San Donnino’s chalice

A German chalice with extraordinary powers

  • embossed silver with gold details, with parts made by fusion
  • 12th to 13th century
  • German goldsmith’s


The chalice was used to hold wine during Mass celebrations.

The curved handles are finely decorated and create a remarkable contrast with the smooth bowl. They represent wyverns, winged reptiles similar to dragons, for ornamental and symbolic purposes.

Due to its aggressive and monstrous appearance, the dragon was seen in medieval Europe as a symbol of the enemy to be fought, the darkness that resides in every heart and in the world. The dragons are on the handles because the priest holds them in his hands during the Eucharistic celebration and thus makes them harmless. For the same reason the “knot” connecting the cup to its pedestal is also decorated with dragons.

The composition and details of the decoration suggest a German origin. This cup may have been donated to the Cathedral by some wealthy German on the via Francigena, the  pilgrimage route to Rome.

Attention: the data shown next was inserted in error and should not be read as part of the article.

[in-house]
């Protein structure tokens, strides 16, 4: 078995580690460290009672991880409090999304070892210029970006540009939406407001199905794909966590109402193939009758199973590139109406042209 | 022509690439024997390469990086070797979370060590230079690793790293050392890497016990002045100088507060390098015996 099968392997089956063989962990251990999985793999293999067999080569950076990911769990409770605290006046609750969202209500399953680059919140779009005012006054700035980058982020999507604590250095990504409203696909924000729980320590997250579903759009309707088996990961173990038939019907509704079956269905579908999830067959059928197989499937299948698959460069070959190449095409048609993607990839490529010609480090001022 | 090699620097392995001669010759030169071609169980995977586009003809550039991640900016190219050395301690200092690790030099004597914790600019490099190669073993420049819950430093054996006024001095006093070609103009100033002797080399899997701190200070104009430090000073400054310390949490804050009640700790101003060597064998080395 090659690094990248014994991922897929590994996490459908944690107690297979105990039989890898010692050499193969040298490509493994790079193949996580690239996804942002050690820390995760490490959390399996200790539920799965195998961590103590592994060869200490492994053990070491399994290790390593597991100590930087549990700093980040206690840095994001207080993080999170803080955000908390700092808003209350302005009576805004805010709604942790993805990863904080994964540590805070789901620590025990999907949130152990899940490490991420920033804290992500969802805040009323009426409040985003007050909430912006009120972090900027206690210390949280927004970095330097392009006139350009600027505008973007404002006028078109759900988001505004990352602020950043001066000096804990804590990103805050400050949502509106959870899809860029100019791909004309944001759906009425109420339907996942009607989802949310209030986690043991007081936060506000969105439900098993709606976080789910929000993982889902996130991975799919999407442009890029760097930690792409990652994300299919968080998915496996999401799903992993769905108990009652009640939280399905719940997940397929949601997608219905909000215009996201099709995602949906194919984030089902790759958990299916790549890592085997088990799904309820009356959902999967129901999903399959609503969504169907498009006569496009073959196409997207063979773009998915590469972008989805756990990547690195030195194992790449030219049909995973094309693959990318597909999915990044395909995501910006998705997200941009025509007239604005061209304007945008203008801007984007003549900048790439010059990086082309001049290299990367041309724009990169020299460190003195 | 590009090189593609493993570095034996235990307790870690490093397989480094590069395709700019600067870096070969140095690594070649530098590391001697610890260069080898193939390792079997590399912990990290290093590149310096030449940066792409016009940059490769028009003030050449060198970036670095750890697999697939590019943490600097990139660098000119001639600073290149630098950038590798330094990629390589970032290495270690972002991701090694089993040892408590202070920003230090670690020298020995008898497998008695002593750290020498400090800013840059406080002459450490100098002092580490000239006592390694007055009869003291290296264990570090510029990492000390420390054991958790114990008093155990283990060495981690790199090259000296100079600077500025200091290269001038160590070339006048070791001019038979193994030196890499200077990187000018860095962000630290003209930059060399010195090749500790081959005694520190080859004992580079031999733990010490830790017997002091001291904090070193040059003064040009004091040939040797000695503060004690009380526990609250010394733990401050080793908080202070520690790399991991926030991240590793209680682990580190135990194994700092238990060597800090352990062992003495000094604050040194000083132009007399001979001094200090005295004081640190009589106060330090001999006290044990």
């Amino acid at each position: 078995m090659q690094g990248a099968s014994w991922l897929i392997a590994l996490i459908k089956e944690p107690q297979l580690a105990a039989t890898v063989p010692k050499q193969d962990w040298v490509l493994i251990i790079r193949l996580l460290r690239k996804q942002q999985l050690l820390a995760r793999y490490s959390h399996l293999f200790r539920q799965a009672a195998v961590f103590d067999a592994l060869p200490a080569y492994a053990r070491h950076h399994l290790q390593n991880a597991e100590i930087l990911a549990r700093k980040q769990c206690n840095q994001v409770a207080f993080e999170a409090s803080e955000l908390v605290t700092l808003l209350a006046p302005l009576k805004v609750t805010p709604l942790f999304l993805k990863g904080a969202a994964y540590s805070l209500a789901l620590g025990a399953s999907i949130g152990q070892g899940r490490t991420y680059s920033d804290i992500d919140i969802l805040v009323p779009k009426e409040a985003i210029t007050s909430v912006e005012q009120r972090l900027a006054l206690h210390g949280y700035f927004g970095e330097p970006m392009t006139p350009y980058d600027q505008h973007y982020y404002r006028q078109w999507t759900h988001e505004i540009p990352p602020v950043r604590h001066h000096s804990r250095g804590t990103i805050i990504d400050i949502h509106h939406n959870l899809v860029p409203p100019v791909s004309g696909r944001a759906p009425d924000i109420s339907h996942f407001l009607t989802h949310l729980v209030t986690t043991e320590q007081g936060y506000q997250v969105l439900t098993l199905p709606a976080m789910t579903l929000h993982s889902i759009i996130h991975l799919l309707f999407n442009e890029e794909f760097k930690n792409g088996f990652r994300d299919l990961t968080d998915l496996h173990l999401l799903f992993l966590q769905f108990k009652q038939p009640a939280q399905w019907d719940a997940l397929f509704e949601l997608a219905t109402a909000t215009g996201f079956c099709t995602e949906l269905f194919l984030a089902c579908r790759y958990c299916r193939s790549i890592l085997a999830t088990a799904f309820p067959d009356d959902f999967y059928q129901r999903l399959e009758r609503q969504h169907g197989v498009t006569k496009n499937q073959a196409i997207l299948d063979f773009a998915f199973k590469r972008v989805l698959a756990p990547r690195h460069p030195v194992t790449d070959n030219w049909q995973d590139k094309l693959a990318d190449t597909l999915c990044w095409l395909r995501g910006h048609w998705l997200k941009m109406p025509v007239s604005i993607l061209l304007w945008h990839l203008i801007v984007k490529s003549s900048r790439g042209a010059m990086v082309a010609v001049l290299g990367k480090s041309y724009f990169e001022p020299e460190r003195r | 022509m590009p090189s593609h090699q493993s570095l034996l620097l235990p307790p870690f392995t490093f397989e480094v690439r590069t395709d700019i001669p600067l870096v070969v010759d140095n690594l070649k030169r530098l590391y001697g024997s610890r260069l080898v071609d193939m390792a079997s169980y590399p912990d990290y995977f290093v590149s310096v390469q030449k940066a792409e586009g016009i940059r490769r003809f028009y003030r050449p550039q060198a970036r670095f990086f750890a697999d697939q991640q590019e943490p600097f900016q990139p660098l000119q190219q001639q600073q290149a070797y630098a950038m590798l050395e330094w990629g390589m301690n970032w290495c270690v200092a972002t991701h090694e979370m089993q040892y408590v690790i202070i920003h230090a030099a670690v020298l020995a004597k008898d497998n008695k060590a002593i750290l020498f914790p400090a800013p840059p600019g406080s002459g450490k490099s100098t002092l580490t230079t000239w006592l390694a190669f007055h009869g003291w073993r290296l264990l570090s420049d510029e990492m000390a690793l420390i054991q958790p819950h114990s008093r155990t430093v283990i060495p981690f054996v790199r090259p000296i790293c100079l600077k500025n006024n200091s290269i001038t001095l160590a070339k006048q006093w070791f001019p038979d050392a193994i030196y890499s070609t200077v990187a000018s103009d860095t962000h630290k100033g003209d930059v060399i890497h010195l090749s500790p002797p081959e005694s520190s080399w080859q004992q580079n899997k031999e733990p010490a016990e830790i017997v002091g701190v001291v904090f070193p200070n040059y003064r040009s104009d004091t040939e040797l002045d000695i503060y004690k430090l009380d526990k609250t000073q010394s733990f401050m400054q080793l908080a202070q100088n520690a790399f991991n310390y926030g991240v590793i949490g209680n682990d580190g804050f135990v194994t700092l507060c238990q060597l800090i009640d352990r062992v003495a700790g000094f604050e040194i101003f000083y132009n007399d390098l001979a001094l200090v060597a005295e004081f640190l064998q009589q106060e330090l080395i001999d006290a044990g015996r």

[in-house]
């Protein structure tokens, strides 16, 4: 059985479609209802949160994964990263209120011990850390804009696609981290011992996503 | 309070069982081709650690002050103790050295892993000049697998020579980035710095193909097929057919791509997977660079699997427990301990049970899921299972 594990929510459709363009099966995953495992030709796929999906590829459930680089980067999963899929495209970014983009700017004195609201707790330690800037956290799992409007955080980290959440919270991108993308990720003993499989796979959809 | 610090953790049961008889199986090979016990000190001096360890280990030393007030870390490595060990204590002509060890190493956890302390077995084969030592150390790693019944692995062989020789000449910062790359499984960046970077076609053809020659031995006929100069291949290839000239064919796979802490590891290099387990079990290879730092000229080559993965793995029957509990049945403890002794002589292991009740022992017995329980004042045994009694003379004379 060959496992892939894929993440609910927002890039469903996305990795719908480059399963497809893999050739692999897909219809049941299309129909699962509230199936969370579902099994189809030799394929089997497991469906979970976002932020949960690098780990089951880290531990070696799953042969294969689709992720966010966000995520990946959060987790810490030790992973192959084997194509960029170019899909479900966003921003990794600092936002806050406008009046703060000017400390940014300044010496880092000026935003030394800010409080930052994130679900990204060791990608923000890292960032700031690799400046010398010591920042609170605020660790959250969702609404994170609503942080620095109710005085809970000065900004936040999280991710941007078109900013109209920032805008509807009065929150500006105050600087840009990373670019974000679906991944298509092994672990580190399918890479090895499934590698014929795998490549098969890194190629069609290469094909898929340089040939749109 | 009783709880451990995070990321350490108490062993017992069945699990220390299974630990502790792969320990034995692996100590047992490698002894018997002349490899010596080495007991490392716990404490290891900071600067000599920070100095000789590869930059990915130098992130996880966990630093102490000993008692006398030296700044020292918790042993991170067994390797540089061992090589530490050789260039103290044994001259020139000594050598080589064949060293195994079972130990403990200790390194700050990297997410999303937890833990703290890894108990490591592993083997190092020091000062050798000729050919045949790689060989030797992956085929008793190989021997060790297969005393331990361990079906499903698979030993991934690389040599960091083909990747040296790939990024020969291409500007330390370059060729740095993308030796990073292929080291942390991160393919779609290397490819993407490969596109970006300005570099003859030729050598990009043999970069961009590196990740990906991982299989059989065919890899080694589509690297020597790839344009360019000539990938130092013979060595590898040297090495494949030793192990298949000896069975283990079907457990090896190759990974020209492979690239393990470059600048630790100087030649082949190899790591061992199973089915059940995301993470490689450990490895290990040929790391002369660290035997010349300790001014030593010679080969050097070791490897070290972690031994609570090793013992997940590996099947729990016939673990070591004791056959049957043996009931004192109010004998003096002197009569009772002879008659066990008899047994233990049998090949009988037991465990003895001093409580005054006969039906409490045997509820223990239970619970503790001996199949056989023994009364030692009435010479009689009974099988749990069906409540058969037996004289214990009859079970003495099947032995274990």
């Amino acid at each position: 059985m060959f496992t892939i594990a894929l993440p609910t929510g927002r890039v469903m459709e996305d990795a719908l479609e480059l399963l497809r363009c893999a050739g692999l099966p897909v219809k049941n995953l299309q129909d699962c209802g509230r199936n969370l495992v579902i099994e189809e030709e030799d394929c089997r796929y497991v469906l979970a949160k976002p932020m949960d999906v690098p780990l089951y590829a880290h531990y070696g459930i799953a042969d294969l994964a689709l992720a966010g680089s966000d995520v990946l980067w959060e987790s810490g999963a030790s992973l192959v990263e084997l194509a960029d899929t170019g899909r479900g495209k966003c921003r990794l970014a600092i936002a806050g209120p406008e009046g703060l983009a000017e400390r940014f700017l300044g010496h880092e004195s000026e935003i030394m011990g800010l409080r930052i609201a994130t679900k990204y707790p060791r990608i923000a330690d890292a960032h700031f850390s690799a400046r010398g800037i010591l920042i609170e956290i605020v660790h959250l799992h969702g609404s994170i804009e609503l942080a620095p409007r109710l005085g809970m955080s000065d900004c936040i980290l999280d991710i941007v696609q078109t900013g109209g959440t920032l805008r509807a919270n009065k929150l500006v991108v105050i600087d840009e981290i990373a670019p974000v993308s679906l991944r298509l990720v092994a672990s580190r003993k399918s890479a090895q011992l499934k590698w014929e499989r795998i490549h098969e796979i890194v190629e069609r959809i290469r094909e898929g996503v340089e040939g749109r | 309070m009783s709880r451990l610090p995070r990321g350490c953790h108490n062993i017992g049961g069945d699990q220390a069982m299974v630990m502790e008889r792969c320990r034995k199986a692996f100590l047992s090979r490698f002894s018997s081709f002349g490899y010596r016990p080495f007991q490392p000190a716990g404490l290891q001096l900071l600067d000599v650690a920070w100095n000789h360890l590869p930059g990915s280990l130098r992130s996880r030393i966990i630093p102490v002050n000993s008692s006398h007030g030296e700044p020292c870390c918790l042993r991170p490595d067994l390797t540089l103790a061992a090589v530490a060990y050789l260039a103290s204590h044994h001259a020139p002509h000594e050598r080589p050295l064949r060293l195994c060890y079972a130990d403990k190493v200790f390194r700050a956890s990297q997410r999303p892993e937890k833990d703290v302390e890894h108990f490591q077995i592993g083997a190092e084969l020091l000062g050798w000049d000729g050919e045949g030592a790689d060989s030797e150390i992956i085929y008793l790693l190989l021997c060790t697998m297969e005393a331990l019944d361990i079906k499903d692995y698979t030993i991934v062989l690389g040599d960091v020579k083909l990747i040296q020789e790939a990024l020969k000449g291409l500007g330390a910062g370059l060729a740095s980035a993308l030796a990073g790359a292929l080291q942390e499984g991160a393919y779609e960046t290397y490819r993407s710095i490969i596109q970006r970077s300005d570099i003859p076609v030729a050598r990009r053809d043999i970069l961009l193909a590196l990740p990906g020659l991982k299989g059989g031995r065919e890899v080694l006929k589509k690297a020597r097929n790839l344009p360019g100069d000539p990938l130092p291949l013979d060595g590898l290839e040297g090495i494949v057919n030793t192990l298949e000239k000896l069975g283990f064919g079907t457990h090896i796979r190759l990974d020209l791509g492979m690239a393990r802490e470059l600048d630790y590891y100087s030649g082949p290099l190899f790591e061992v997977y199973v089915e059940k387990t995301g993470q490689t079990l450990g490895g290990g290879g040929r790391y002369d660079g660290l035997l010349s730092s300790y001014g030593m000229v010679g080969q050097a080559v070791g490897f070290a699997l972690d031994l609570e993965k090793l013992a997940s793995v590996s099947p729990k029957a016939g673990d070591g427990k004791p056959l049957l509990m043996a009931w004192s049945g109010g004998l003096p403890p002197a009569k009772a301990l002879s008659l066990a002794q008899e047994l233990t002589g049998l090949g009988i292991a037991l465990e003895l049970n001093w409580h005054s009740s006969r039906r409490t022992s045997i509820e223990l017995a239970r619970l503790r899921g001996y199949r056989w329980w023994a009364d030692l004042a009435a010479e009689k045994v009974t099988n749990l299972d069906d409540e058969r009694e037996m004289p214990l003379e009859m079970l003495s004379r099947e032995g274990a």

In 1207 a tooth of Donnino, patron saint of Fidenza, was inserted into the “knot”: the chalice thus became also a reliquary. It continued to be used for Mass, as it is still today.

The chalice was believed to have healing powers: it was used to give holy water and wine to pilgrims and faithful bitten by venomous animals.

San Donnino is still invoked in Fidenza against the bite of reptiles and rabid dogs. According to tradition Donnino was able to heal a man from rabies by giving him to drink water and wine that he had blessed.


Wyvern: A legendary creature very similar to a dragon, belonging to the European tradition. The wyvern looks like a winged reptile with a hooked tail. It usually does not spit fire and is rather small in size. The hook at the end of its tail can inject lethal or paralysing venom. Wyverns represent the dark forces of evil that live in the human heart and in the world.


Via Francigena: A pilgrimage route made of a series of roads which connected Canterbury to Rome and eventually proceeded toward the Apulia region. The Via Francigena is still travelled today by pilgrims wanting to reach sacred places.